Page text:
The number of shipping containers passing through Canada’s largest port fell sharply in the first half of the year, driven down by weaker consumer demand and a sputtering economy.
Container volumes at the Port of Vancouver fell 14 per cent in the first six months of 2023 compared with the same period a year earlier, the Vancouver Fraser Port Authority said Monday.
In a phone interview, interim CEO Victor Pang said the figures reflected a stalling economy, which contracted slightly in the second quarter.
“There’s some economic softness, overall and for Canada. And you’re seeing that through our container numbers,” Pang said, noting that the decline was not unique to Canadian ports.
Consumer goods volumes fell 12 per cent year over year, a decrease driven mainly by lower demand but also overstocked inventories, he added.
Shipments of construction materials and auto parts also slumped, while movement of finished vehicles revved up as supply chain kinks smoothed out.
Grain exports more than doubled, making them the biggest bright spot. The increase was due to a bumper crop and a surge in demand after Russia’s invasion of Ukraine disrupted a major grain market.
In spite of flat or falling volumes for most categories, the massive grain spike along with greater petroleum product exports fuelled an overall boost in goods at the port to 75.9 million tonnes for the first half of the year, an 11 per cent jump from 68.6 million tonnes the year before.
Nonetheless, Pang said the two-week strike by 7,400 B.C. dock and warehouse workers in July took a toll on operations, as month-over-month container shipments fell by a third and may have pushed some shippers to other ports — at least temporarily.
“Do they want to see more stability? Absolutely,” he said of shippers. “There was no drastic change. But individual decisions, probably there were some … The real question is, how much of it is going to stick?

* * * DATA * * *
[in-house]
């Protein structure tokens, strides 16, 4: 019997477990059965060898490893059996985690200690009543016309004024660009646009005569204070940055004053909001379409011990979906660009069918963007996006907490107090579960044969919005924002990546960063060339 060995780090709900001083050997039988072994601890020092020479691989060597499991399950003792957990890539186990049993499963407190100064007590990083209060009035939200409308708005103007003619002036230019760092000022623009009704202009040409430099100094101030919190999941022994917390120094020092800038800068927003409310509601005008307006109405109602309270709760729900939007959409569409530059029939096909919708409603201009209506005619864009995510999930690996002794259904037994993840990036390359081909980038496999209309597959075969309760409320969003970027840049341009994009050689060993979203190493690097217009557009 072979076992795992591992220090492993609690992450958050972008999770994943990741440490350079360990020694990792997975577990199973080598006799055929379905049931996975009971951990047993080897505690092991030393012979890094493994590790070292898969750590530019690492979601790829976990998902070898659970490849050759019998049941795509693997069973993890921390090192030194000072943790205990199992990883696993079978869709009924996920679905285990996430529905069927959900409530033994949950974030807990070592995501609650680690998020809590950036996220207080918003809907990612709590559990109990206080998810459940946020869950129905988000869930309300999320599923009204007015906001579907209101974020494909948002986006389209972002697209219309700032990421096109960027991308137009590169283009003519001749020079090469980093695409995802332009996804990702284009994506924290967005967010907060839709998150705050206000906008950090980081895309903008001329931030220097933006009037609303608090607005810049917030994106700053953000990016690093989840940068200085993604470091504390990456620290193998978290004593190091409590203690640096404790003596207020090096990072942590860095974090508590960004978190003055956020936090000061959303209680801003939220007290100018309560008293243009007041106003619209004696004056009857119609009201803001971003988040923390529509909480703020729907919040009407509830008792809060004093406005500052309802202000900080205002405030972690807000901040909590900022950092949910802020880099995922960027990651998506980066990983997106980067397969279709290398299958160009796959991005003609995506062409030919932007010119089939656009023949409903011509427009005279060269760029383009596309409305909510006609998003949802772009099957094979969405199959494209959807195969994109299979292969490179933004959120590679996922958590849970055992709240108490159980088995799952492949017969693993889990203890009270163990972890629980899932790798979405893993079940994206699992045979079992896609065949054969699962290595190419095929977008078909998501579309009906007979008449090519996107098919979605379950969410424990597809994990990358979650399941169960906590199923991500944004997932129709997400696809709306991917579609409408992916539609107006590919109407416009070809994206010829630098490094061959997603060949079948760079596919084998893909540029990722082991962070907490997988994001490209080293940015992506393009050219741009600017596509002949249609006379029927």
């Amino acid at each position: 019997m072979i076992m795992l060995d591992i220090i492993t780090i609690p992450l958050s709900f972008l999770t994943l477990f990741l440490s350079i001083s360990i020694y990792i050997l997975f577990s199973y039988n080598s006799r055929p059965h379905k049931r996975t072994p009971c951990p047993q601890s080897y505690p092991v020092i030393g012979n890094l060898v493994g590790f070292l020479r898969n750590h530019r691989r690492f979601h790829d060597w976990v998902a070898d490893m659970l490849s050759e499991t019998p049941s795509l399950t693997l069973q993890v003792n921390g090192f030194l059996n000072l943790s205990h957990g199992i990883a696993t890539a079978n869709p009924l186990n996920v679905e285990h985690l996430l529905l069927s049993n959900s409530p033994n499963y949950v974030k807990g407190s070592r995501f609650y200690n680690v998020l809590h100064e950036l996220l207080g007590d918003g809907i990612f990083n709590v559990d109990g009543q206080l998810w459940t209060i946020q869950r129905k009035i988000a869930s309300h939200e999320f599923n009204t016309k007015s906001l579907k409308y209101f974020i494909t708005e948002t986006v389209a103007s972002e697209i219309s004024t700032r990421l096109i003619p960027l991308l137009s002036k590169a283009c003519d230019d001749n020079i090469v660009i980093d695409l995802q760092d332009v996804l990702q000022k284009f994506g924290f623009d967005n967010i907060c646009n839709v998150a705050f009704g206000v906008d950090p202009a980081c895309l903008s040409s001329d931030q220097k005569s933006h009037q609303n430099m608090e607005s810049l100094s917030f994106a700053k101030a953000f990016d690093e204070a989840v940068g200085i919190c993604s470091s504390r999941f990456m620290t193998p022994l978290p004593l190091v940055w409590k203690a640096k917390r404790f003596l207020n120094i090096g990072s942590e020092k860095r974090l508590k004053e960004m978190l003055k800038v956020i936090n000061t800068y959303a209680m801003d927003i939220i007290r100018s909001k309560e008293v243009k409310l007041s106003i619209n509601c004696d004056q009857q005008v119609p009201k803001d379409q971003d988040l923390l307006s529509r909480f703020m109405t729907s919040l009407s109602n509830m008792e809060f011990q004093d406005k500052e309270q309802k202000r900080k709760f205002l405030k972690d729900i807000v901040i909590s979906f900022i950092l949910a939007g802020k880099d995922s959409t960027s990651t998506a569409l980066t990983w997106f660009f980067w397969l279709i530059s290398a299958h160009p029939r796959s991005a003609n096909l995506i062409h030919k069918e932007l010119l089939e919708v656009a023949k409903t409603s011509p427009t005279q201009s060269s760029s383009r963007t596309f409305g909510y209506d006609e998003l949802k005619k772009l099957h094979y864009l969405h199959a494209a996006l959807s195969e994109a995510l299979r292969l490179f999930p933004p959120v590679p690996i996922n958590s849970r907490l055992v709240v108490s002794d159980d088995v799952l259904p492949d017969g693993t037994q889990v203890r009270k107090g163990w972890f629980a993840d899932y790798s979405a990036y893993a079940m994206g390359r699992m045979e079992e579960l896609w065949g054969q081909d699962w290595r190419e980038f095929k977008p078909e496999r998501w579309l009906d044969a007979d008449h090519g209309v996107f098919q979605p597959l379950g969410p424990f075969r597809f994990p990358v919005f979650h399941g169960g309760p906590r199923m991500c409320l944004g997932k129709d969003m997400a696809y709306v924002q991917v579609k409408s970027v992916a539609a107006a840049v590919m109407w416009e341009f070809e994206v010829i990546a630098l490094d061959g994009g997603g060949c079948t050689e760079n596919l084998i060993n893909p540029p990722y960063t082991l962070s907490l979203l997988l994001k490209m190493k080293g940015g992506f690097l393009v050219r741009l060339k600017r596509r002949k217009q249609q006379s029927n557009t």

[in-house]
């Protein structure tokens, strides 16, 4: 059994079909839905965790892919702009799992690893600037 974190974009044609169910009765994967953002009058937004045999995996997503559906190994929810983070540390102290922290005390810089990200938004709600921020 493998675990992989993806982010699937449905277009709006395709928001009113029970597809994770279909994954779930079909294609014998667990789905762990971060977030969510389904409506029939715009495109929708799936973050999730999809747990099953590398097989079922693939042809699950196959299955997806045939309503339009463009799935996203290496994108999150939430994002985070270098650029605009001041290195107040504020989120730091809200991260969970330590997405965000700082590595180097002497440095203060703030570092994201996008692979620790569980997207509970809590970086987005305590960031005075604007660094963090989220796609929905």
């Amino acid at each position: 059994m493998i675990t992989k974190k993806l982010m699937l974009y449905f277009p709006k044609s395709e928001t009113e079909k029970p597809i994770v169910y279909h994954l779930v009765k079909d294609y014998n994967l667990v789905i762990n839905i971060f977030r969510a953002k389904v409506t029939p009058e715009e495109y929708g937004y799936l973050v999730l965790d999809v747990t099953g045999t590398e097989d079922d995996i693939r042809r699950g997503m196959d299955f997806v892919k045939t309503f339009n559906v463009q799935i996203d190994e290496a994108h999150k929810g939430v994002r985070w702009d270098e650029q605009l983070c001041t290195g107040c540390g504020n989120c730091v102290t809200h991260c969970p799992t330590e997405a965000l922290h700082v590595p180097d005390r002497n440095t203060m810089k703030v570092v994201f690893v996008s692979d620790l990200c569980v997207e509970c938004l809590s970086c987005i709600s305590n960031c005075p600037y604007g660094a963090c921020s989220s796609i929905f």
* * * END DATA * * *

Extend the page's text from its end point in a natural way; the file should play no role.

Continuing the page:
“Hopefully they will see this as a one-off and not worry too much about their long-term confidence in the gateway. But I would not be surprised if they would assess this as one of the factors,” Pang said.
The port, which handles more than $275 billion in goods each year, continues to clear the backlog created by the job action, he added. “But we’re probably still another two months away from it being actually normal.”
Escalating tensions between Canada and India after Prime Minister Justin Trudeau’s announcement last week of a “potential link” between the fatal shooting of a local Sikh leader and the Indian government have yet to make a ripple at the port.
“We’re obviously paying attention,” Pang said. “I personally have not had any deep conversations with producers about this.”
Canadian growers and agricultural distributors in fields such as potash and pulse crops — lentils in particular — rely heavily on the Indian market, one they hope will remain open after reprisals by New Delhi that included suspension of visa services for Canadians.
Greg Cherewyk, who heads Pulse Canada, said the industry group has faith in the sector’s relationship with businesses in India — and in politicians’ judgment.
“In a time of increasing food inflation and food scarcity, we are confident that affordability and availability will continue to drive decision-making at a government level,” Cherewyk said in an emailed statement.
“Canada will continue to supply this important market with these important products.”
Canada sends roughly $400 million worth of lentils to India annually, according to the organization.
Overall, crop shipments to India more than doubled to 264,000-plus tonnes in the first half of 2023 from a year earlier, according to the port authority.
Fertilizer and metallurgical coal exports sent to the subcontinent via the port ticked up between three per cent and five per cent to 653,000 tonnes and 1.4 million tonnes, respectively. Both numbers represent more than 10 per cent of the total for the two categories that passed through the Vancouver dockyards.
In April, the federal government approved a contentious container port expansion project at Roberts Bank south of Vancouver, an undertaking that would double its capacity.
Despite laying out 370 legally binding conditions to protect the environment and prevent harm to local species, the approval drew swift condemnation from environmentalists.
Pang said the timeline that would see the terminal go online by the early- to mid-2030s remains in place, with construction slated to begin toward the end of this decade.
The B.C. Environmental Assessment Office said earlier this year it is developing a final provincial assessment report on the project, seeking input from First Nations and the public.
A federal Fisheries Department authorization is also pending, Pang said.